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Better Than Great!
Vision committee holds 2nd community workshop
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Consultant Sheila Shockey, (standing, center) explains the next task to a group at a community vision workshop for “Great Bend - Better Than Great!”, Thursday at the Best Western Angus Inn. - photo by Susan Thacker

Cold weather didn’t stop the second Community Visioning Workshop for the “Great Bend - Better Than Great!” project, held Thursday evening at the Best Western Angus Inn. Sheila Shockey from Shockey Consulting said the steering committee continues to develop a community vision plan.

“This is really a plan for the community,” Shockey said, explaining that it differs from other planning projects currently being conducted by the school board and the city council/economic development. When the group develops measurable goals for the next five years, it will also identify who is responsible for each plan of action, which could include various units of government, organizations, businesses and non-profits.

The steering committee has about 40 members from the Great Bend Chamber of Commerce and Barton County Young Professionals. The co-chairs are Regan Reif from BCYP and Great Bend businessman Mark Mingenback, who was named the 2017 “Citizen of the Year” at last year’s annual Chamber Banquet. They’ll be making a presentation at this year’s banquet on Feb. 23. The steering committee also met Saturday and compiled ideas from Thursday’s community workshop. Shockey said an online survey at is still available to anyone who wants to weigh in on the collaborative process.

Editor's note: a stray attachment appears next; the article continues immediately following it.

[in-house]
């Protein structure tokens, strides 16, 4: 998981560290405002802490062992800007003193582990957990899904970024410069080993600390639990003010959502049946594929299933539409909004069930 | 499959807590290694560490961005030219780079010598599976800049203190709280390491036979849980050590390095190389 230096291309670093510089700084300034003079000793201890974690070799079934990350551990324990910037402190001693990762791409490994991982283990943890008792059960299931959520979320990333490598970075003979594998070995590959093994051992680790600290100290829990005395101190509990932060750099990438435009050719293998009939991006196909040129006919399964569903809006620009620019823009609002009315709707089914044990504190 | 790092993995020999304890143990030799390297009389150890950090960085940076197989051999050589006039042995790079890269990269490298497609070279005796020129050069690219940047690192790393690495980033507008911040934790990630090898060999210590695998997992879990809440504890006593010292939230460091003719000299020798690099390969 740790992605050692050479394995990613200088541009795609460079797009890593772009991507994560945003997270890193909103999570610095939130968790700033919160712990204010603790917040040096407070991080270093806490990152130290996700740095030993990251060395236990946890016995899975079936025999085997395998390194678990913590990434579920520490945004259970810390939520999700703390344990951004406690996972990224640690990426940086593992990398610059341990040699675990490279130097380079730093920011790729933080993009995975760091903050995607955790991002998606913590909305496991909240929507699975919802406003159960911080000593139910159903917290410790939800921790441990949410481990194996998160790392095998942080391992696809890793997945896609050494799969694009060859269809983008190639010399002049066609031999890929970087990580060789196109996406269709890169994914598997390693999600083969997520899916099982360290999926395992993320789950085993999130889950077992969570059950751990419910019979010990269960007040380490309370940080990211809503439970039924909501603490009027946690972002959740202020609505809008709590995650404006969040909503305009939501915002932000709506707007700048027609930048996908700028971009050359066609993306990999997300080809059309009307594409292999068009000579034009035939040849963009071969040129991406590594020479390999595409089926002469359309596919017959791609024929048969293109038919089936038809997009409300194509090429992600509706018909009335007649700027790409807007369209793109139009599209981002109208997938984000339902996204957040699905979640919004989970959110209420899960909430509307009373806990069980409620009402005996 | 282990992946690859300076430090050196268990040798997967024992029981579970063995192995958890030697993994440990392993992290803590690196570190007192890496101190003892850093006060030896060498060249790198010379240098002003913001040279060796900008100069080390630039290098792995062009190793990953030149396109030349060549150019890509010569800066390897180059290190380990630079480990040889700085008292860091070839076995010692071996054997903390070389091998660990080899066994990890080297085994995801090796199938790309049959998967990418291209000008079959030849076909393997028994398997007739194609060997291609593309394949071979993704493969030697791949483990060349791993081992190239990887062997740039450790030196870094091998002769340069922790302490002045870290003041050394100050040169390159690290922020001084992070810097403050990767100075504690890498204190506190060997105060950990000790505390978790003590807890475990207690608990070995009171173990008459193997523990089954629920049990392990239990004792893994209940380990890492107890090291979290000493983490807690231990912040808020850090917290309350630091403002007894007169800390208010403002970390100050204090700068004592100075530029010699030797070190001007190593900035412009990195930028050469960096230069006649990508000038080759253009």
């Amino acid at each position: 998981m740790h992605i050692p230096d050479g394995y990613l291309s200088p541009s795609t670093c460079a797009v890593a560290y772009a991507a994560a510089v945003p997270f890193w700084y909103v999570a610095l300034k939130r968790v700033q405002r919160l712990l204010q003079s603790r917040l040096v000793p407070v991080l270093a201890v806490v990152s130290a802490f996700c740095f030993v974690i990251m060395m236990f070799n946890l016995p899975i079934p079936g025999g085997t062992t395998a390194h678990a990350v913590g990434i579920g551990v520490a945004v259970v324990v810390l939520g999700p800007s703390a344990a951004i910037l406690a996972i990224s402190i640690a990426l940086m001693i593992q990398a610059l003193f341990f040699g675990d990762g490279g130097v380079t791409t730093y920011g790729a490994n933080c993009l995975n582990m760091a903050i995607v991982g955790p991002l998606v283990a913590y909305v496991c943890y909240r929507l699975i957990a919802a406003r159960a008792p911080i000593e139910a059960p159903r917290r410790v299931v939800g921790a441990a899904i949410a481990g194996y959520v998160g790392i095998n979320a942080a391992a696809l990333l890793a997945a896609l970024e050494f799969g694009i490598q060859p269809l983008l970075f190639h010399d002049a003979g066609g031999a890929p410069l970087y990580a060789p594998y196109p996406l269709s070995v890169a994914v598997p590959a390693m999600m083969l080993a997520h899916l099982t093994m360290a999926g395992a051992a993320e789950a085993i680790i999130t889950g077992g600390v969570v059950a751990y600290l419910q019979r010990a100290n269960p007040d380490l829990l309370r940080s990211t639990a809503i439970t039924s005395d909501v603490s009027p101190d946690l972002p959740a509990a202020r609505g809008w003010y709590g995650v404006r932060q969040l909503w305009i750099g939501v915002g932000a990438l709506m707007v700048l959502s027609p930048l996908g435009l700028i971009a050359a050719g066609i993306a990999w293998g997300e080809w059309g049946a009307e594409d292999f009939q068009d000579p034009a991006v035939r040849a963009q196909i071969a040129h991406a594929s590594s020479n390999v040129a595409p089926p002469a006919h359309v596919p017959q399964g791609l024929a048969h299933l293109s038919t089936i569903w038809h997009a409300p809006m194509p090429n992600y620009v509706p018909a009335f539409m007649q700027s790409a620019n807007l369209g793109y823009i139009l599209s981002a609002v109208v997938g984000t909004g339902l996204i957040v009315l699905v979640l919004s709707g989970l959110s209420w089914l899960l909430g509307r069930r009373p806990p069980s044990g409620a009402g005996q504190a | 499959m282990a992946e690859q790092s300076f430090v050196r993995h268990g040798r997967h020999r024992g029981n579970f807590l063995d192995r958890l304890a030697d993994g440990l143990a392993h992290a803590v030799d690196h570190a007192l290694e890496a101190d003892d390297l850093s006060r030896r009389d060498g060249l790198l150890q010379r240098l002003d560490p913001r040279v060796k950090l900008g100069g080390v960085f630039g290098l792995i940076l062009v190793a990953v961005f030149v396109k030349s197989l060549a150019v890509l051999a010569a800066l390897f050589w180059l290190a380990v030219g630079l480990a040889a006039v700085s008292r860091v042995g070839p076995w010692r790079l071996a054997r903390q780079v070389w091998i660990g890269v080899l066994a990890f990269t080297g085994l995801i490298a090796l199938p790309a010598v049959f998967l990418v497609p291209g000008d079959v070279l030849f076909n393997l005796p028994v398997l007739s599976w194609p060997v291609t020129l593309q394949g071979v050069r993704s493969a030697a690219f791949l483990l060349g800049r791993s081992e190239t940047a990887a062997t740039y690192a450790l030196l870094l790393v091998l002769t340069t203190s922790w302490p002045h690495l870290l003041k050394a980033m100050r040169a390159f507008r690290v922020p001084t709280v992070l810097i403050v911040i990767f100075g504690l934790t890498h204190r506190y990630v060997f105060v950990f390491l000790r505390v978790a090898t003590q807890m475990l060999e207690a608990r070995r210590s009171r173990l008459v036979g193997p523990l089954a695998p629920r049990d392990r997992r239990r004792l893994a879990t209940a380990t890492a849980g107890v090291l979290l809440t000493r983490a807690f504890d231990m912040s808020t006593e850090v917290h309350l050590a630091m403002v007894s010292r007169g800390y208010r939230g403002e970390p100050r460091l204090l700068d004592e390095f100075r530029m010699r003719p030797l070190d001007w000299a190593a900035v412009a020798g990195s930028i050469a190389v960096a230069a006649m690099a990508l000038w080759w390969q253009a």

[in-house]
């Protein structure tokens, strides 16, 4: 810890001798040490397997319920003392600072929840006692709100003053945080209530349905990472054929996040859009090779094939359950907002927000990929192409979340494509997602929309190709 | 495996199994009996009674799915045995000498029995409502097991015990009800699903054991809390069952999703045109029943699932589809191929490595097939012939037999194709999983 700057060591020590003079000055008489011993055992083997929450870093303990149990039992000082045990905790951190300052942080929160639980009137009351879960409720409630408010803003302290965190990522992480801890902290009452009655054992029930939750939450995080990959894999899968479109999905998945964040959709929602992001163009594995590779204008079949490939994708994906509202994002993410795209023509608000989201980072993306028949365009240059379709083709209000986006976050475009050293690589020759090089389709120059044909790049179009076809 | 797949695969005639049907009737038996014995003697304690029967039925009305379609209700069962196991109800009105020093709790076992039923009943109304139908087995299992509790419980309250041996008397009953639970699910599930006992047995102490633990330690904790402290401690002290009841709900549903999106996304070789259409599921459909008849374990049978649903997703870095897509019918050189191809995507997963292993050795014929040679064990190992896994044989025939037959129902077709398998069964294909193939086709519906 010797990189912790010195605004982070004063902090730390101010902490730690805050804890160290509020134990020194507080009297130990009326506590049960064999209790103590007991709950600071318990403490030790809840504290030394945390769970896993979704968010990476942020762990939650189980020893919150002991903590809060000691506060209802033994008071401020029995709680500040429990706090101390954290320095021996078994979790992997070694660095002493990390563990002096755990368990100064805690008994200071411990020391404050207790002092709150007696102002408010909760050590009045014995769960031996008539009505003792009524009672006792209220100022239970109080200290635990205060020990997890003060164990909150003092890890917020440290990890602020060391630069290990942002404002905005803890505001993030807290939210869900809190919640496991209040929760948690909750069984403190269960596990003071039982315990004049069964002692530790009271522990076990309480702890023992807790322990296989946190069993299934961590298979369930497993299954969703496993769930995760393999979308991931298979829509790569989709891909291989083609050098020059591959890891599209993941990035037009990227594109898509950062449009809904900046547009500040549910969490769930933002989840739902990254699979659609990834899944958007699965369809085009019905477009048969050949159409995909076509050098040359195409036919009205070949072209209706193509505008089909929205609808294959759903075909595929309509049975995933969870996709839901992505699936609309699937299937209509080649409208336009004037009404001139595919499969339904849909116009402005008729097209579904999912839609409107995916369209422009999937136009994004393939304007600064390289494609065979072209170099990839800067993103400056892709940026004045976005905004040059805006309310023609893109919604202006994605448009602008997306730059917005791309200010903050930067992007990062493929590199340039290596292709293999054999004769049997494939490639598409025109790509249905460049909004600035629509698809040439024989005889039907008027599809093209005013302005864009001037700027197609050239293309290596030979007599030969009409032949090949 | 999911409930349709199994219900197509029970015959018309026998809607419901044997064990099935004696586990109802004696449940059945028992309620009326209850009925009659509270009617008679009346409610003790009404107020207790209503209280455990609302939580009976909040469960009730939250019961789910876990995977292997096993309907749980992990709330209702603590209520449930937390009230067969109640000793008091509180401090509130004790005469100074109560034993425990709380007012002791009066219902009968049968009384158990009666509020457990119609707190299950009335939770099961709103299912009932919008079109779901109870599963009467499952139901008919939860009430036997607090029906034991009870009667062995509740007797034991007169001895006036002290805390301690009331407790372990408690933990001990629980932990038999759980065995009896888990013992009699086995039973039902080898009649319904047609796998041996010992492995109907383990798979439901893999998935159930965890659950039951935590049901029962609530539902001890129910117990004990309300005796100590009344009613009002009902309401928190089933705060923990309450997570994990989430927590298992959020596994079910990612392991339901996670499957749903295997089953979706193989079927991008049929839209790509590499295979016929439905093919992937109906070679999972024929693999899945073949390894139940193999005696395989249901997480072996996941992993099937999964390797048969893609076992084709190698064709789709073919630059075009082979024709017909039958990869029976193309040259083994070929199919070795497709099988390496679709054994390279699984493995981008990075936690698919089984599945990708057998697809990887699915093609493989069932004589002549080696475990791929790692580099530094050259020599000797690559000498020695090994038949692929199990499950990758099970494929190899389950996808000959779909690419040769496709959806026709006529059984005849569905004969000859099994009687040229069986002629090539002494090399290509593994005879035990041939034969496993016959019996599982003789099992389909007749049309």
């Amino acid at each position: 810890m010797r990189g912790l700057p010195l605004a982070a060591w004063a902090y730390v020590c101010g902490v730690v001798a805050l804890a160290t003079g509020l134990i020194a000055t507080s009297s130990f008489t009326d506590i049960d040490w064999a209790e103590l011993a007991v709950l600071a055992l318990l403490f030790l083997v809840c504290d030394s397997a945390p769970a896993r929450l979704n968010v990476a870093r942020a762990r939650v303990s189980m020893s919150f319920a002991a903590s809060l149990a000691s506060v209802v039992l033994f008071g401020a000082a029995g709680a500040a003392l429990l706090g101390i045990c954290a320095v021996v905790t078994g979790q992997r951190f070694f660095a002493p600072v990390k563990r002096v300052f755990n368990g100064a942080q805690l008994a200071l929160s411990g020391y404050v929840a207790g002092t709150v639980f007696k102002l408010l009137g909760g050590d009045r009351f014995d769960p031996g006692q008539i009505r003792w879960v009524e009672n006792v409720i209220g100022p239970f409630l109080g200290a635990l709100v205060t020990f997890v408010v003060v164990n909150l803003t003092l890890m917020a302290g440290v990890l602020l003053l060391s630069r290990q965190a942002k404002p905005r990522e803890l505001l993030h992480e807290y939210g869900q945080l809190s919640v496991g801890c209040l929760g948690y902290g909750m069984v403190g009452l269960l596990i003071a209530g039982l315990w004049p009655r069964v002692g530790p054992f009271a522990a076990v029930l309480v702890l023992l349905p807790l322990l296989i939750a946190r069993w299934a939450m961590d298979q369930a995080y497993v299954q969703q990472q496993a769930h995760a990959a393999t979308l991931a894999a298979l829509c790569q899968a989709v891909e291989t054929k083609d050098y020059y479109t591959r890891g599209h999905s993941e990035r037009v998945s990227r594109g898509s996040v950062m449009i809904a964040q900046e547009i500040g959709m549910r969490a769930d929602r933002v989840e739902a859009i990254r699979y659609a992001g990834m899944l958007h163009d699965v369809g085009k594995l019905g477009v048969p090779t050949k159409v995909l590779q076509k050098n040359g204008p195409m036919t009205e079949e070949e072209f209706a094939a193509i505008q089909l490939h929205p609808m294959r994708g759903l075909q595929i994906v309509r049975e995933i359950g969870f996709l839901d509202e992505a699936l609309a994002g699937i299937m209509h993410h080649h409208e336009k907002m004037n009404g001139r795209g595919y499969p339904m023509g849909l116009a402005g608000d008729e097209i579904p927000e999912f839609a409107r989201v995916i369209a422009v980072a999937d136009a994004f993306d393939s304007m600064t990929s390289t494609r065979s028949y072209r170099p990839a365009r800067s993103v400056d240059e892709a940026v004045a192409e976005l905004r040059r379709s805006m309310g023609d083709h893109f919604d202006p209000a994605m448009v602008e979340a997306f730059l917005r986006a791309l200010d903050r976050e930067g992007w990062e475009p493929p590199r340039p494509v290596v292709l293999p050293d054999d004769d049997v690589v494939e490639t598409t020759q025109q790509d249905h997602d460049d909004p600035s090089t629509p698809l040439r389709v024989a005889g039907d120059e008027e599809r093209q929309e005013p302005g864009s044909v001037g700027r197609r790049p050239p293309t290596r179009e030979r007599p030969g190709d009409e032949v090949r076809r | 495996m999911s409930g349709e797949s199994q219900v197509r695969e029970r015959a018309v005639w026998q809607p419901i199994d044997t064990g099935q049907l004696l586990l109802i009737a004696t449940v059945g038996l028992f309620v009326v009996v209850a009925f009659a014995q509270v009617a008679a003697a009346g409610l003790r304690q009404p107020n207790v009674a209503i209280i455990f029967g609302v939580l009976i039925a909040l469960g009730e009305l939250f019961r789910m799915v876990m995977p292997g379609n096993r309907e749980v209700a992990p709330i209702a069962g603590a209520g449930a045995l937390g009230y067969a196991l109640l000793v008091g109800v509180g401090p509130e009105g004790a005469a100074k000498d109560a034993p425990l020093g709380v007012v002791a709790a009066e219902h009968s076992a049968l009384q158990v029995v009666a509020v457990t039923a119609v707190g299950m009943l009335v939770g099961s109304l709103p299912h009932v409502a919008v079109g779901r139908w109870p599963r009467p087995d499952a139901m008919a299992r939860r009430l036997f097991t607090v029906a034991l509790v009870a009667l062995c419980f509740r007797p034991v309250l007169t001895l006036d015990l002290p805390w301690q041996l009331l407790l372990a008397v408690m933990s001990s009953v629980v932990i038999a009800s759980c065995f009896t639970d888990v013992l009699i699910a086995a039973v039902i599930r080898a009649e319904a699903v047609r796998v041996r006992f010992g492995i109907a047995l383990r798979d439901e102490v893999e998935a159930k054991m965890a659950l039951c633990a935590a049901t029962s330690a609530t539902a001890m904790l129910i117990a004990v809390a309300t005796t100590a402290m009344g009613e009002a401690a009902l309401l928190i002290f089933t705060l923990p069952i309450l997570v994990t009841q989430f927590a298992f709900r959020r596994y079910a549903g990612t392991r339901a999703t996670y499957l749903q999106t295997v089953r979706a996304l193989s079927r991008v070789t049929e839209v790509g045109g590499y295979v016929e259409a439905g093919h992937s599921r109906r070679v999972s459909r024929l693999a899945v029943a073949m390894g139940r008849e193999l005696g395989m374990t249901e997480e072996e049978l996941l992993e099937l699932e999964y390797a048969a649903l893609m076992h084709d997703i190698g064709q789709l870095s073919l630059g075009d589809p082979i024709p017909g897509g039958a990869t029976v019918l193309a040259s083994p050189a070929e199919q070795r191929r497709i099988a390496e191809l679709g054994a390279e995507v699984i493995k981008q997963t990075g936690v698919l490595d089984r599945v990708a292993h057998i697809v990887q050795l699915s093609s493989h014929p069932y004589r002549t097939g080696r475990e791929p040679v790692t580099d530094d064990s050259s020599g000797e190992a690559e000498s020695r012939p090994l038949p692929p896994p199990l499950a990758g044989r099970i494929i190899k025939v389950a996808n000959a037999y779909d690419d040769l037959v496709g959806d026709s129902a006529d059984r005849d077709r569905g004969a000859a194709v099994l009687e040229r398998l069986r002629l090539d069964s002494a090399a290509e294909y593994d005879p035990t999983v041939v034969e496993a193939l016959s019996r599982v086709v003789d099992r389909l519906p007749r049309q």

“The visioning process is an opportunity for the entire community to pause, take stock and define, as a community, what we want Great Bend to be in the future and how we get there.” Shockey said the steering committee will continue meeting in March and beyond, perhaps releasing an annual Community Scorecard. “Maybe you’ll get together once a year, or more,” she told the group.

Chamber President Jan Peters led the crowd in a “Better Than Great!” cheer and then the participants started to work in small groups.

“Introduce yourself and say one thing Great Bend needs to be Better Than Great,” Shockey said.

The suggestions came quickly.

“Curb-side recycling,” said Korby Boswell.

“We need a reason for young people to stay — or come back,” added Patrick Cowan. People at that table thought a webinar with educational public forums about the community might help.

At other tables, community members talked about an Italian restaurant or perhaps a “barbecue place,” better public services and “smart options” such as free wifi areas and intelligent traffic lights.

People at every table mentioned bringing more industry to town, with one person suggesting it should be diverse enough to provide steady employment year-round and through “boom and bust” seasons. They also wanted the new businesses to offer good wages.

“A new hotel next to the Events Center,” one woman said.

Another person wants Great Bend to have a brand — such as the “Keep Austin Weird” catchphrase, or perhaps a city flag, such as Wichita has.

“People want more to do,” one participant said. Others mentioned city beautification, trauma-informed community services and hydroponic agriculture.

Later in the workshop, participants were challenged to be more specific about what a utopian Great Bend would be like when it comes to challenges such as diversity, drug and alcohol abuse, jobs, poverty, housing and more.

Mingenback, who used to show the town to prospective doctors for Central Kansas Medical Center, said newcomers to Great Bend want to know how they can become part of the community. “We’re a closed off clique and we’re giving that impression to the newcomers,” he said. “I would say, overtly reach out to the newcomers.” People at his table talked about reviving the Welcome Wagon or finding “host families” to welcome newcomers during their first six months.

Shocky said the steering committee planned to met on Saturday and use the ideas for their draft document.